a newspaper man adjusts his pen

Sunday, July 8, 2012

A landmark lost

A landmark house in Webster, Pa., about a week before it was demolished. (Scott Beveridge photo filtered by Instagram)

By Scott Beveridge

WEBSTER, Pa. – It was nighttime and I was about 10 years old the first time I remember studying the big old house on the bend coming into my hometown.

One of Webster, Pa.'s, bullies had gathered a few children, including myself, across the street from that house, promising then he could draw out the witch who lived there.

After a few harassing remarks from him a woman with long red hair stepped out on the second-story front porch and screeched, sending all of us running home. Thus, I spent the remaining years of my childhood convinced the three-story clapboard house was haunted.

Over subsequent decades people often marveled that the white house with dark green trim at Elm and Third streets had to have once served as a hotel because it looked like one with 16 windows across its facade. Others thought it was built as an apartment building. I've also heard stories that its former owners operated a 19th Century flour mill that once sat across the street near where Webster Hollow Creek flows into the Monongahela River.

The Georgian-style house likely was built as a farmhouse for a growing family, sometime after balloon frame construction replaced the post and beam style of building. And I've heard historians say there were no others like it in all of Westmoreland County.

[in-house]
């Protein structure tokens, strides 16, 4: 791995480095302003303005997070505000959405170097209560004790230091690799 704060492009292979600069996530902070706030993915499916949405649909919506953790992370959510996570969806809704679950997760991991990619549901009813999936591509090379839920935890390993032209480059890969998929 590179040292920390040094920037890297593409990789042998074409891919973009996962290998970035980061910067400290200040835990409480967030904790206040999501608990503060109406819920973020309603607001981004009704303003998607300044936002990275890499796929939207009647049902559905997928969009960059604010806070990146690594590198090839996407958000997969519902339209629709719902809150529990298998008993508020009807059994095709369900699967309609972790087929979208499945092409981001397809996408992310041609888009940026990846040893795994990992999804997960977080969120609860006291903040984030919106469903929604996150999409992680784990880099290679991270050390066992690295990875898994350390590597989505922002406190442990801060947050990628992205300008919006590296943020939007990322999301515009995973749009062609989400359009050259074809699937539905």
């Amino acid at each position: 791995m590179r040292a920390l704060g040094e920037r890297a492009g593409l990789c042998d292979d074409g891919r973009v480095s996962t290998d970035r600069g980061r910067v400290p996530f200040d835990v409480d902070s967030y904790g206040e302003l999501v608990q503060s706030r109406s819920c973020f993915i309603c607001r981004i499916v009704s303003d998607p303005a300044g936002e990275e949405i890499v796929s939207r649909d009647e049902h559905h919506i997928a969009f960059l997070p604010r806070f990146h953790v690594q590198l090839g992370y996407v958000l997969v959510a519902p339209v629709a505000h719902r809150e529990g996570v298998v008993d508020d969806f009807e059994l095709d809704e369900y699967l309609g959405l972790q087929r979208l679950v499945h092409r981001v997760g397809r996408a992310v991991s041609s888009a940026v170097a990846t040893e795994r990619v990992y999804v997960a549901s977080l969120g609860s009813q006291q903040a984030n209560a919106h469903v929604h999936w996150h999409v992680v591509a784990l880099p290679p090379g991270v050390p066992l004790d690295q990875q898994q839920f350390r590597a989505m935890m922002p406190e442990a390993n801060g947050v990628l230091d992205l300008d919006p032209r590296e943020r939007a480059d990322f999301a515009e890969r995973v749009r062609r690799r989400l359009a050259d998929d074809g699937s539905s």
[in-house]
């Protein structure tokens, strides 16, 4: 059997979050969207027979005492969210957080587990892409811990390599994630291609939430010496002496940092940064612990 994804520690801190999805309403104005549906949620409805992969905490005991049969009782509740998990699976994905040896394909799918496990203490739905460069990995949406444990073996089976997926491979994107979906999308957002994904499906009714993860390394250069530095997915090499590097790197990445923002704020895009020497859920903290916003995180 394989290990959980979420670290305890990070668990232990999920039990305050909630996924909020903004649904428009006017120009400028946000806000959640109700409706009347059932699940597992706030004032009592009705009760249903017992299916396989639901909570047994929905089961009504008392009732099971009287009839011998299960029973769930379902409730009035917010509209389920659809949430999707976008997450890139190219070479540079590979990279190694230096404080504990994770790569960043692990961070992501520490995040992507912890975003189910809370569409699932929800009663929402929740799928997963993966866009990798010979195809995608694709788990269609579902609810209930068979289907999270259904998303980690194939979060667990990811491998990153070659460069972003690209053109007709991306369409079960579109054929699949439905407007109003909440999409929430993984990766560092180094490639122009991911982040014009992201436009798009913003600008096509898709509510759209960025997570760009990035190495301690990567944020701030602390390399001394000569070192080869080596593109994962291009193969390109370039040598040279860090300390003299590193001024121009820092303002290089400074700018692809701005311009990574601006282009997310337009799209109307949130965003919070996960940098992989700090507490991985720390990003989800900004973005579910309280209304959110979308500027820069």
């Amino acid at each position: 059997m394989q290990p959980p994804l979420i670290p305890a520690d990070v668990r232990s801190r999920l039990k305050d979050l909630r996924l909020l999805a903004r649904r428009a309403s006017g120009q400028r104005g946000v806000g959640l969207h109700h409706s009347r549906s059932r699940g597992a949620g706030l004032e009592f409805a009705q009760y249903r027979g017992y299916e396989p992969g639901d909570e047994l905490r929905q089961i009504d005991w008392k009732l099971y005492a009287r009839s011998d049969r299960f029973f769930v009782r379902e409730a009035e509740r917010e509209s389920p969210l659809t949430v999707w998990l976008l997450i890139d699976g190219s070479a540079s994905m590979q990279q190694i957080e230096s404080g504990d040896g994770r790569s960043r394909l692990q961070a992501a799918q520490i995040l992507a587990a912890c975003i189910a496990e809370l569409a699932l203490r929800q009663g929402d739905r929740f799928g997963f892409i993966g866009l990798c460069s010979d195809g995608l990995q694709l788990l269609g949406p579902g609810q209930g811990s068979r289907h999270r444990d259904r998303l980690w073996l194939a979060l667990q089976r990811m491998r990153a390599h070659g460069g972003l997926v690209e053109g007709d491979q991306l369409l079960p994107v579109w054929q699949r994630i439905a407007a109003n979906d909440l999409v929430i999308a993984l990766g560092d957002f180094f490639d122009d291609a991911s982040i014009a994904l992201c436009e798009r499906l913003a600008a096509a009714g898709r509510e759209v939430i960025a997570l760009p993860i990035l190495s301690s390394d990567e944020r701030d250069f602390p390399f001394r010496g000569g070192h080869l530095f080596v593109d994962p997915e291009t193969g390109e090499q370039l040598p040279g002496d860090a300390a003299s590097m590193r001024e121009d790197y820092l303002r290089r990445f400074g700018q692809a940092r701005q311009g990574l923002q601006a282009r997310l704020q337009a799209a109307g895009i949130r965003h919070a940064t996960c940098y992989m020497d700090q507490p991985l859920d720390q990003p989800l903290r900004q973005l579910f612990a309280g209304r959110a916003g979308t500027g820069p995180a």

It's likely the history of the house was never written or forever lost when a bulldozer arrived Friday and flattened the structure that had stood near my home.

As a lover of old buildings and a preservationist I mourn for the house, which still had its original six-over-six double hung windows, and blame myself for its demise.

A broken up wooden desk sat Friday among the rubble, along with an old, damaged Roman Catholic print of the Madonna and Child and evidence that one of the rooms once boasted hand-painted wallpaper.

A few months ago a guy whose heart was racing offered to sell me the property for $5,000, on behalf the estate. He had called police that afternoon after fleeing from the house, telling me he had gone inside and noticed a large animal run past an upper room.

He also asked me if I had ever noticed anyone going in or out of the place.

I hadn't, I explained, seen anything other than raccoons crawling in an out of the back porch roof and any number of ferrel cats using the house for shelter.

Over the subsequent weeks friends and neighbors tried unsuccessfully to talk me into buying the house. One of them suggested we purchase it together and use it as a store to sell antiques.

"I don't have another old house in me," I said. "I can't find the time to cut my own grass."

It's nearly impossible to find the time or motivation to keep up with my own century-old house, which needs a fresh coat of paint and new gutters. It's next to impossible to find a roofer even willing to keep an appointment to provide an estimate on replacing the box gutters on my house.

So today I look out at a sprawling empty lot where this house once stood, and wonder if it'll become one more overgrown lot among hundreds that dot this neck of America's Rust Belt.


E T Williams 2 said...

Yes. You should have bought it.

Anonymous said...

I always thought that house must have been very impressive at one time. Then, one day, I drove through town and it was completely gone.